On December 27, 2020, the President signed a $900 billion stimulus bill into law. While the $600 direct payments to individuals and the eviction moratorium have received much coverage in the news, the bill also contains a handful of items employers need to know about. Here is a summary:

No Extension of Emergency Paid Sick Leave or Expanded FMLA

The Families First Coronavirus Relief Act, or FFCRA, passed in March 2020, provided for mandatory paid sick leave for employees of firms with fewer than 500 employees for absences necessitated by COVID-19. The FFCRA also expanded FMLA to cover and provide pay for absences related to the closure of schools or lack of childcare due to COVID-19. Covered private employers were allowed a refundable tax credit against payroll taxes owed in the amount of mandatory paid leave they provided. (For more information about the FFCRA, please see our article on the topic.) 

The FFCRA expires December 31, 2020, and the new stimulus bill does not extend its mandatory leave requirements. However, the new law does extend the payroll tax credit through March 31, 2021. This means that private employers with fewer than 500 employees may continue to receive a tax credit for eligible paid leave that they provide from January 1 through March 31, 2021, but employers are not required to offer the leave. In addition, it appears that if an employee has already used their allotment of FFCRA leave, covered employers would not be allowed to claim further tax credits for providing more leave for the employee after December 31, 2020.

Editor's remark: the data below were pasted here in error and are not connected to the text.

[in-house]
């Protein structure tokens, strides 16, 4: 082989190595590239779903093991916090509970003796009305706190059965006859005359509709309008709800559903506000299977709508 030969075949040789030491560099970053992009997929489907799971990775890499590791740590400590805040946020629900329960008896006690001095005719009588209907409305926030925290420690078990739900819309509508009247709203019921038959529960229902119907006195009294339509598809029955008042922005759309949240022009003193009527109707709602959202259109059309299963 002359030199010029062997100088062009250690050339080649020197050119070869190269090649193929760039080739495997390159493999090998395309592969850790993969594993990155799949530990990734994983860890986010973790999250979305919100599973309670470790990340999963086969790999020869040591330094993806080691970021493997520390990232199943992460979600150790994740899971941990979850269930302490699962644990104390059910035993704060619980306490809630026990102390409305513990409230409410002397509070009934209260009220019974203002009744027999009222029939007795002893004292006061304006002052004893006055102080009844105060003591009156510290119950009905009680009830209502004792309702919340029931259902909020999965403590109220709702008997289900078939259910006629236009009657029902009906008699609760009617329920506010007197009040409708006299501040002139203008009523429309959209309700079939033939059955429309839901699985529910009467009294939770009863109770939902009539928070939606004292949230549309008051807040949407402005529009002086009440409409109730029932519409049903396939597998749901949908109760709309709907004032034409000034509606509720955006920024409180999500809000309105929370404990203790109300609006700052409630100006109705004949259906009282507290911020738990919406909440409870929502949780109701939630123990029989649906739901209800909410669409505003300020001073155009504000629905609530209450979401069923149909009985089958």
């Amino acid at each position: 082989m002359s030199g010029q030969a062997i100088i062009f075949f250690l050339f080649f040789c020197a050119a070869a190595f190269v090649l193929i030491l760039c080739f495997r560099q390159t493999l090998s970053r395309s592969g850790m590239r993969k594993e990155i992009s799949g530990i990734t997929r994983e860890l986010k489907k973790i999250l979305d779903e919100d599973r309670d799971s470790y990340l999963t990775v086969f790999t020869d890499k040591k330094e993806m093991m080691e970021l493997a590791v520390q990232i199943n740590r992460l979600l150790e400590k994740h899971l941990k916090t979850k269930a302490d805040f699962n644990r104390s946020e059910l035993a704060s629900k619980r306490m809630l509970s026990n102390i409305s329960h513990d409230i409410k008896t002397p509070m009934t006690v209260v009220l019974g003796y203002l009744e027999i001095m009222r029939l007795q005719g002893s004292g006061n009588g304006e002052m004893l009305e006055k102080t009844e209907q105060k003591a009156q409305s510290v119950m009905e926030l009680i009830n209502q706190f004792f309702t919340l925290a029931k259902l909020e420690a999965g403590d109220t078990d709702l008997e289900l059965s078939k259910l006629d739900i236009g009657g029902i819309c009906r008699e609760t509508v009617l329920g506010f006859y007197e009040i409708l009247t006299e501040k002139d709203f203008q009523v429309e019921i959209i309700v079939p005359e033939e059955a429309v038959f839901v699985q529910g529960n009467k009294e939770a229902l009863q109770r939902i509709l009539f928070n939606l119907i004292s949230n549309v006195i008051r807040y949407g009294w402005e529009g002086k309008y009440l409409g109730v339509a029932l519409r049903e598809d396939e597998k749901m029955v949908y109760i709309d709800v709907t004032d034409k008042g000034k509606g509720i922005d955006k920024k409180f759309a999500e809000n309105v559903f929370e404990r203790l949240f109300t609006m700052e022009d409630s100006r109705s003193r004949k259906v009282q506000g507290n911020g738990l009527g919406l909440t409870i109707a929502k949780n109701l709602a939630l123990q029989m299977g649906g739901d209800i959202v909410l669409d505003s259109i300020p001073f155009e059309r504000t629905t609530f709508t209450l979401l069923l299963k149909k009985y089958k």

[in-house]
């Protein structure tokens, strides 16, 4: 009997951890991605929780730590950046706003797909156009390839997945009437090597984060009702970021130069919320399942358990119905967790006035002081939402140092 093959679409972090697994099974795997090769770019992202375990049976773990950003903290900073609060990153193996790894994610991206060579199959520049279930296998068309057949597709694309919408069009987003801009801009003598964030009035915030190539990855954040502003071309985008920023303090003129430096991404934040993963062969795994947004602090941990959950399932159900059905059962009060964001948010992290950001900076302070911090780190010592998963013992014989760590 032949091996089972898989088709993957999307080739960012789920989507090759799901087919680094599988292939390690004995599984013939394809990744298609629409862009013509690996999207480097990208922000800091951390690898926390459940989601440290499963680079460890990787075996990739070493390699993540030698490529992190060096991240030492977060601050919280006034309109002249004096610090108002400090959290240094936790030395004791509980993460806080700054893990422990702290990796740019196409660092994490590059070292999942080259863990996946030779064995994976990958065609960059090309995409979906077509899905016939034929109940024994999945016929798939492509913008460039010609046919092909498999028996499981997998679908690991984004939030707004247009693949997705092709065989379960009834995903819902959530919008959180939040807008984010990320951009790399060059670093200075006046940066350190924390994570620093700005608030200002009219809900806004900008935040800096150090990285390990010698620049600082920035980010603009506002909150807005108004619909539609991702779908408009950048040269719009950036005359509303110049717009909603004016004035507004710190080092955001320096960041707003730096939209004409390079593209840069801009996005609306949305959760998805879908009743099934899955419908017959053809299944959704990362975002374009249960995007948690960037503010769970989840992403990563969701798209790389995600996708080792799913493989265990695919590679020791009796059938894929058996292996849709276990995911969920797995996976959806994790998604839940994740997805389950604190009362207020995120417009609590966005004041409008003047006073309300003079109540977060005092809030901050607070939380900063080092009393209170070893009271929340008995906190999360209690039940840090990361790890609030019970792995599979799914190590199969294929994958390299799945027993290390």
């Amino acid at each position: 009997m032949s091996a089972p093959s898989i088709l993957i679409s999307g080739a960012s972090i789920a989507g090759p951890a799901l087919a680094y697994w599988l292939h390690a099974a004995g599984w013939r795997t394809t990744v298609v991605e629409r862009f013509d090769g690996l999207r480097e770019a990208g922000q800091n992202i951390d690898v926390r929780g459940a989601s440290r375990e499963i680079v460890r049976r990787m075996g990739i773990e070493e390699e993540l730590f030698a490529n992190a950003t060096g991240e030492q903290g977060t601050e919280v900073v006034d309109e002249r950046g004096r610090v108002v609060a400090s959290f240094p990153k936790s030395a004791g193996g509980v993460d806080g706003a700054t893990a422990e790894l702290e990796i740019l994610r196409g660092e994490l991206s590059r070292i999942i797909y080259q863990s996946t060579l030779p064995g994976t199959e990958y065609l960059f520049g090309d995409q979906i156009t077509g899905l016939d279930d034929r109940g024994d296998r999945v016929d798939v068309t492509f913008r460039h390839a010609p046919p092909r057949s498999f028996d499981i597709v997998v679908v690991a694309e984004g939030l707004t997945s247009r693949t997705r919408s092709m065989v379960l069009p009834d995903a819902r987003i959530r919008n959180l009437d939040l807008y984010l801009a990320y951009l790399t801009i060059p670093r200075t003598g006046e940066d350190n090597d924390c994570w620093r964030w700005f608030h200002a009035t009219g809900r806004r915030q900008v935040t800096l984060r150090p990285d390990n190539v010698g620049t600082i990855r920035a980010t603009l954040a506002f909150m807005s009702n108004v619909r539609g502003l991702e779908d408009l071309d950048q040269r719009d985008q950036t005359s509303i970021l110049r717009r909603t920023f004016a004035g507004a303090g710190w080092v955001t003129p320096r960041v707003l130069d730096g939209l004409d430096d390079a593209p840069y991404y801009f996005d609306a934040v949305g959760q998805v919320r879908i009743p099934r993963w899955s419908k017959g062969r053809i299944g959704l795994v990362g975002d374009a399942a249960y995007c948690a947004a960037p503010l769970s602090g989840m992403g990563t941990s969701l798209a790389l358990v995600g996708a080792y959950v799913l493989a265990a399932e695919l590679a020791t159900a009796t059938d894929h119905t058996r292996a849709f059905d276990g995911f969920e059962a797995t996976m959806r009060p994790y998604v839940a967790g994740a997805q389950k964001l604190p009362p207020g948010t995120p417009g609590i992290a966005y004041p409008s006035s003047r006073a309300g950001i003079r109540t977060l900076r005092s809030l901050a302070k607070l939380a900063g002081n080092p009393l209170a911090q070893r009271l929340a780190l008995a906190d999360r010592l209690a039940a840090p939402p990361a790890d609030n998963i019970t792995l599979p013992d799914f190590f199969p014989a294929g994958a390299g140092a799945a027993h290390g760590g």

Unemployment Assistance Extended

The CARES Act passed earlier in 2020 provided for $600 per week of additional unemployment benefits for workers who were out of work. Additional funds were made available for $300 per week over the summer when the $600 benefit expired. The new stimulus bill extends that benefit through March 14, 2021. This benefit is on top of the amount that the state’s unemployment compensation program normally pays. 

The law also extends Pandemic Unemployment Assistance, which allows certain part-time and gig workers – who do not normally qualify for unemployment assistance – to receive benefits. The extension is for an additional 11 weeks, and requires applicants to provide documentation of their employment or self-employment within 21 days of applying for the benefits. Pandemic Emergency Unemployment Compensation, which extends the normal period an individual can receive unemployment, was also passed in the stimulus bill. Workers who have exhausted their regular benefits may experience a gap in the extension due to the timing of the President’s signing the stimulus bill. 

Paycheck Protection Program Expanded

The popular Paycheck Protection Program, or PPP, received a new infusion of cash and an allowance for second PPP loans. Small businesses (those with fewer than 300 employees) that have used up their first PPP loan can apply for a second forgivable PPP loan if they can demonstrate a reduction of at least 25% in gross receipts during the first, second, or third quarter of 2020 relative to the same quarter of 2019. In addition, new provisions are intended to serve small businesses, non-profits, and independent restaurants. Reversing a previous IRS determination, the stimulus bill clarifies that expenses covered by forgivable PPP loans may be deducted as business expenses on businesses’ federal tax returns. 

Questions About the New Stimulus Bill?

If you have questions about how the provisions in the new law will affect your rights and obligations as an employer, please contact our South Carolina employer lawyers at Gignilliat, Savitz & Bettis, LLP